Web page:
What is the welfare state? It is a series of concessions made by the Western capitalist elite, under pressure from workers’ struggles, to make capitalism a bit less inhuman in the Western countries and thus to prevent socialist revolutions there. It is not only the result of generations of workers’ struggles for social gains, but also a defensive, counterrevolutionary creation around the middle of the 20thcentury to impede the expansion of socialist movements in the West. In the first half of the twentieth century, the movements fighting for socialism were very strong in the West, despite the repression. Advanced capitalism was producing deep economic crises, massive unemployment and wars, and it was clear to all at the time that the Soviet planned economy was much more successful than Western ones in the 30s (whatever else one may think of the USSR). It grew so much that in 25 years it brought the USSR from a backwards and destroyed nation to being capable of victory over the strongest military in the world. Clearly a planned economy was more efficient than the chaos and waste under capitalism. To prevent socialist views from spreading, the Western capitalist elite adopted a two-pronged attack: repression and concessions. The new deal and welfare state were essentially counterrevolutionary measures, concessions intended to stop the spread of socialist movements in capitalist countries. They were part of the strategy adopted by the bourgeois elite from the 30s to the 60s to stabilize capitalism in the West.

Whatever we may think of the reality of the Soviet and Chinese systems, their effect in the West in the 20thcentury was to contribute to the adjustment and softening of Western capitalism, which put on the mask of a human face. Then in the 1990s when there seemed to be no more threat, no more alternative system to compete against ideologically, the capitalists stopped providing, and the mask dropped. The yellow jackets are confronting its real face.

Furthermore, the welfare state is inseparable from Western imperialism, which has largely contributed to financing it through siphoning off resources from neocolonies. The rise of standards of living in the West has gone hand in hand with the overexploitation of the peoples of the Global South, who have been kept in underdevelopment and debt. Their raw materials and agricultural products have been practically stolen, their workers severely overworked and underpaid, their local industrial development stunted by forced importation, their governments kept submissive to Western powers and business interests. Objectively profiting from the exploitation of their counterparts in the Global South, large parts of the Western working class (and even more so, the middle class) have been won over to the idea that capitalism can provide. With the crisis of the welfare state, they are being confronted with the truth. This is not to say that socialist states, not guilty of imperialist exploitation, will not be able to provide a high standard of living. Our current level of development is high enough to provide a good living for all with shorter working hours, if we don’t have the rich absorbing all the wealth.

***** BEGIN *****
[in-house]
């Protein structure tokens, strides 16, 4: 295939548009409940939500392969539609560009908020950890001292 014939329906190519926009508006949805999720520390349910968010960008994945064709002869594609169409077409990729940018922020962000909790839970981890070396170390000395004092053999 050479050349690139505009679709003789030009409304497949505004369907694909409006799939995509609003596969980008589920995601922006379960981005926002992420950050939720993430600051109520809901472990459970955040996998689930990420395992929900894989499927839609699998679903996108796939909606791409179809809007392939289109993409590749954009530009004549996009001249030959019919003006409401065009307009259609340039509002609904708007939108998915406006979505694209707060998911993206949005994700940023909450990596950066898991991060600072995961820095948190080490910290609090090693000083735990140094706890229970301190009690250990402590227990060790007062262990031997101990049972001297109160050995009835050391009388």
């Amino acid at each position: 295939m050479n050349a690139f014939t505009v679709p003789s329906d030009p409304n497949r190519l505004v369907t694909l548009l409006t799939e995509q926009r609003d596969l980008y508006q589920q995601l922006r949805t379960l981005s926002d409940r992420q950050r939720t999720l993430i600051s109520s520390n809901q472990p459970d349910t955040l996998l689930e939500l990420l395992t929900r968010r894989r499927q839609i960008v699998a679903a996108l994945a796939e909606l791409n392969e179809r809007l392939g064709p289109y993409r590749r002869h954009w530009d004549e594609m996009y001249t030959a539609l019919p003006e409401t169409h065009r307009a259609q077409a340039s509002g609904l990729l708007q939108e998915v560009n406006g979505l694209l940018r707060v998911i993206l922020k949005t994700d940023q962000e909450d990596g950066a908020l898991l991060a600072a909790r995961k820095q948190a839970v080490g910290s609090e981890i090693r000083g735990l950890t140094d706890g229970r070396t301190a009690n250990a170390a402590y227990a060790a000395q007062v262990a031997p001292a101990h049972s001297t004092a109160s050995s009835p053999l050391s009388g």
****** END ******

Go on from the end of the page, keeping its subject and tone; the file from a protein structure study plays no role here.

One of the measures of the standard of living of a country is the gross national income (GNI: total income received from sources both domestic and abroad) divided by the number of inhabitants. But if instead we take the GNI and divide it by the domestic population plus the number of people in foreign countries who contribute directly to this income – for example the exploited workers making Apple products, picking Chiquita bananas, mining copper for Freeport McMoRan, etc. – the “standard of living” of the country would fall dramatically. In addition, capitalism, including its form called the welfare state, has always been dependent on the exploitation of resident undocumented workers.

The welfare state has always only brought its benefits to a small, privileged part of the world population, and has created the illusion among them that capitalism can be humanized. It’s essentially reactionary, unsustainable and not worth fighting for. Socialism is what we should fight for. In abandoning the aspiration toward the welfare state model, we’re certainly not abandoning the struggle for workers’ rights, social services, and all the other advantages associated with the welfare state. We’re fighting for these with a clearer vision of the goal: socialism.

The yellow jacket movement’s weakness is the vagueness of its demands, calling for the return of the welfare state. But its force is its dynamism, its determination, its size, and its deep-set, justified feeling of anger at economic injustice and inequality. To win, we should stop looking backward, and start looking forward, toward the construction of socialism.

Michèle Brand is an independent journalist based in Paris. She can be reached at michbrand [at]